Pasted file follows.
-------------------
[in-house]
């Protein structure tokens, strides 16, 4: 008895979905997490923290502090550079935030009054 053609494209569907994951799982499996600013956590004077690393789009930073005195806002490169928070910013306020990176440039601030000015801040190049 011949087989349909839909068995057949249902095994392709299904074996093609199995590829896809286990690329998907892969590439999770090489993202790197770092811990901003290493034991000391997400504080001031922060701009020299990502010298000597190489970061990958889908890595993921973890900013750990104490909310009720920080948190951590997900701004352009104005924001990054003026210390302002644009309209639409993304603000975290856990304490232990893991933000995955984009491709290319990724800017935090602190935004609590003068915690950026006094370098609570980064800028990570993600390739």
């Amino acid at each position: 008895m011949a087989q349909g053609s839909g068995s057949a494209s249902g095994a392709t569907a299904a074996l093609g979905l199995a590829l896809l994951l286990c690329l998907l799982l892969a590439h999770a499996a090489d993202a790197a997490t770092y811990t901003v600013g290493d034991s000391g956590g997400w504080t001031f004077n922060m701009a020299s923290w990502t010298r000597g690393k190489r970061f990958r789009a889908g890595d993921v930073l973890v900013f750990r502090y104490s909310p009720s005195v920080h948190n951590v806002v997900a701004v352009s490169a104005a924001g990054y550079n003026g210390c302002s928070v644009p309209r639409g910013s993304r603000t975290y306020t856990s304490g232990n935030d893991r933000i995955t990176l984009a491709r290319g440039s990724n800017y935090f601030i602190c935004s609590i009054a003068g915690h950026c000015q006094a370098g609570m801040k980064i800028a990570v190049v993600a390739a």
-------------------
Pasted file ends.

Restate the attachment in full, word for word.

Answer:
[in-house]
């Protein structure tokens, strides 16, 4: 008895979905997490923290502090550079935030009054 053609494209569907994951799982499996600013956590004077690393789009930073005195806002490169928070910013306020990176440039601030000015801040190049 011949087989349909839909068995057949249902095994392709299904074996093609199995590829896809286990690329998907892969590439999770090489993202790197770092811990901003290493034991000391997400504080001031922060701009020299990502010298000597190489970061990958889908890595993921973890900013750990104490909310009720920080948190951590997900701004352009104005924001990054003026210390302002644009309209639409993304603000975290856990304490232990893991933000995955984009491709290319990724800017935090602190935004609590003068915690950026006094370098609570980064800028990570993600390739």
């Amino acid at each position: 008895m011949a087989q349909g053609s839909g068995s057949a494209s249902g095994a392709t569907a299904a074996l093609g979905l199995a590829l896809l994951l286990c690329l998907l799982l892969a590439h999770a499996a090489d993202a790197a997490t770092y811990t901003v600013g290493d034991s000391g956590g997400w504080t001031f004077n922060m701009a020299s923290w990502t010298r000597g690393k190489r970061f990958r789009a889908g890595d993921v930073l973890v900013f750990r502090y104490s909310p009720s005195v920080h948190n951590v806002v997900a701004v352009s490169a104005a924001g990054y550079n003026g210390c302002s928070v644009p309209r639409g910013s993304r603000t975290y306020t856990s304490g232990n935030d893991r933000i995955t990176l984009a491709r290319g440039s990724n800017y935090f601030i602190c935004s609590i009054a003068g915690h950026c000015q006094a370098g609570m801040k980064i800028a990570v190049v993600a390739a």